Can I Be Fired for an Injury Outside of Work?
November 12 2019 - More and more people are†living paycheck to paycheck. That makes your job security so much more important.
Does your work depend on physical ability? What if you get into an accident during off-hours, leaving you unable to work?
Can I be fired for an injury outside of work? That's a legitimate question, and it's a major concern for your job and financial security.
Read on to find the answer to this pressing question.
A Brief Look at Worker's Compensation
In most instances, when you're injured performing your job duties, you have a right to file for worker's compensation.
Worker's comp is insurance that most employers are required to have. The employer is totally responsible for the cost of worker's comp insurance. They cannot take that money out of your paycheck.
In the event that you are injured on the job, you can file a worker's compensation claim. When your claim is approved, you are entitled to recover lost wages and have your medical bills covered.
In exchange for this coverage, you give up your right to sue your employer for negligence, which could have created the cause of injury.
In the event that you're injured on the job, you would report it immediately, see a doctor, and get a diagnosis. Once you get that diagnosis, you'd work with your HR department to file the worker's comp claim.
Can I†Be Fired for an Injury Outside of Work?
Life is messy, and anything can happen to you. You could slip on ice walking to work and break your wrist. You could get into a car accident. You can get injured playing soccer during the weekend.
Anything can happen to you at any timeóno matter how much you try to protect yourself.
The question is that what happens if you get injured outside of your job duties, like if one of these things happen to you.
The law becomes very complicated around this situation, especially if you can't perform your regular job duties. You won't be covered under worker's compensation because the injury didn't happen when you were at work.
You may be fired from your job if you are no longer able to perform your job duties. In many cases, that's enough cause for you to lose your job.
It depends on where you are and your employer live. Some states allow employers to fire employees for no-cause. That makes it much easier for employers to replace you without repercussions.
You may be covered by the Family Medical Leave Act of 1993, which requires employers to hold your position open while you are on family or medical leave.
It was originally intended to give new parents the right to take an extended leave from work after the birth of a child.
Under the FMLA, you can take up to 12 weeks off after an off-the-job injury without getting fired. Your leave is unpaid, but at least you'll have a job to come back to.
If you work for a small business with less than 50 employees, your job may be at risk. FMLA only applies to companies that have more than 50 employees and all public agencies.
What to Do When Youíre Injured off the Job
There are a lot of ambiguities when it comes to off the job injuries. There are steps you can take to protect you and your family if you are injured off the job.
Get a Diagnosis
The first thing you need to do is to see a doctor. You'll want to get a diagnosis and understand the extent of the injury.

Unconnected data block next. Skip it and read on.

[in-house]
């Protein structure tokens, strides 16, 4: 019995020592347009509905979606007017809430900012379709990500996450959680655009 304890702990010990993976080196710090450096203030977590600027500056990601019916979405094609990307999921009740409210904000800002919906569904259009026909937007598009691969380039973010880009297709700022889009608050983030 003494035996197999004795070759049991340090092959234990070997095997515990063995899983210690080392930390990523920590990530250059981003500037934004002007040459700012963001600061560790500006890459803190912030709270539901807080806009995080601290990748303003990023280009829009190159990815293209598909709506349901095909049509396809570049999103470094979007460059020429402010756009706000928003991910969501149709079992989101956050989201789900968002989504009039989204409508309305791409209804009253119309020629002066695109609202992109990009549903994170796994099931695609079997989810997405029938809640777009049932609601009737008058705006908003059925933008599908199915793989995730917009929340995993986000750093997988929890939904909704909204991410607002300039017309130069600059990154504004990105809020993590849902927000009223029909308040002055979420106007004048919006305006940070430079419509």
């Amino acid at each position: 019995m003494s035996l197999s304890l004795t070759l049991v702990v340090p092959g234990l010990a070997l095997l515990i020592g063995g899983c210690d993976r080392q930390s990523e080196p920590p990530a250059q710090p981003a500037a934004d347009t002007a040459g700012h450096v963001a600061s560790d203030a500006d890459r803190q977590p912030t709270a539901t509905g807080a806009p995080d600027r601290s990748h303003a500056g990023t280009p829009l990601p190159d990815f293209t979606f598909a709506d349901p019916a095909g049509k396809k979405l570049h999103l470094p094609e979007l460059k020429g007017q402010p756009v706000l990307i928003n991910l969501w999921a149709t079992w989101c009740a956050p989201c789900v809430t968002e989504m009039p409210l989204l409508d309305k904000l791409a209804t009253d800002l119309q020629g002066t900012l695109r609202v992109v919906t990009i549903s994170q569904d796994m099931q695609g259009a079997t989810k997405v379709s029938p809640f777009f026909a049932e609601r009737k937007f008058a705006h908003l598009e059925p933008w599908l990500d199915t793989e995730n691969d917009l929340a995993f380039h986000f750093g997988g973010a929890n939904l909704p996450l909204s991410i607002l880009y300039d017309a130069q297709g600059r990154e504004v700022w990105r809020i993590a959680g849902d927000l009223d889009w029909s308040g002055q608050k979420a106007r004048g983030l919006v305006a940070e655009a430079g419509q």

If it's a serious injury, you may want to consider a second opinion. That will protect yourself in case your employer has any doubts as to your ability to work.
Communicate with Your Employer
After you see the doctor, you'll need to let your employer know whatís going on. You may have several options available. It depends on the extent of the injury and how long you'll be out.
For example, if you're out for three weeks with your injury, you may be asked to use up your vacation and personal time off. The employer will find a way to cover your work while you're out, and you'll have a job to come back to.
Are you able to work, but need special accommodations? If you're able to show up and do your job, employers with more than 15 employees have to provide reasonable accommodations under the Americans with Disabilities Act.
You'll be able to work and do your job even though you're injured. Another option is to try to work from home.
What if you're unable to work at all for more than 12 months? You may qualify for federal disability insurance.
See an Attorney
There is no clear cut answer as to what happens if you get injured outside of work. There are no guarantees that you'll be able to keep your job.
You do want to take all of the steps to protect yourself in case you do lose your job. If your injury wasn't your fault, you may be able to file a personal injury claim.
That will allow you to recover some of the costs as a result of the injury, such as lost wages and medical costs. You'll want to see the†details about this firm†to find out more about that option.
The attorney will also protect your rights to make sure youíre not fired in violation of the law.
Protecting Yourself When Injured Outside of Work
You don't know when anything can happen in life. If you do get an injury outside of work, it can be scary because you can lose a lot.
Can I be fired for an injury outside of work? That's a common question that's asked. Unfortunately, there isn't a clear answer. You can assume that if you work for a small company, you can be replaced.
In other cases, you may have legal protections on your side. It best to start with your diagnosis and let your employer know what happened. You can then make the best decisions for your family.
Do you want more career news? Check out the careers section of this site often for more great job tips.
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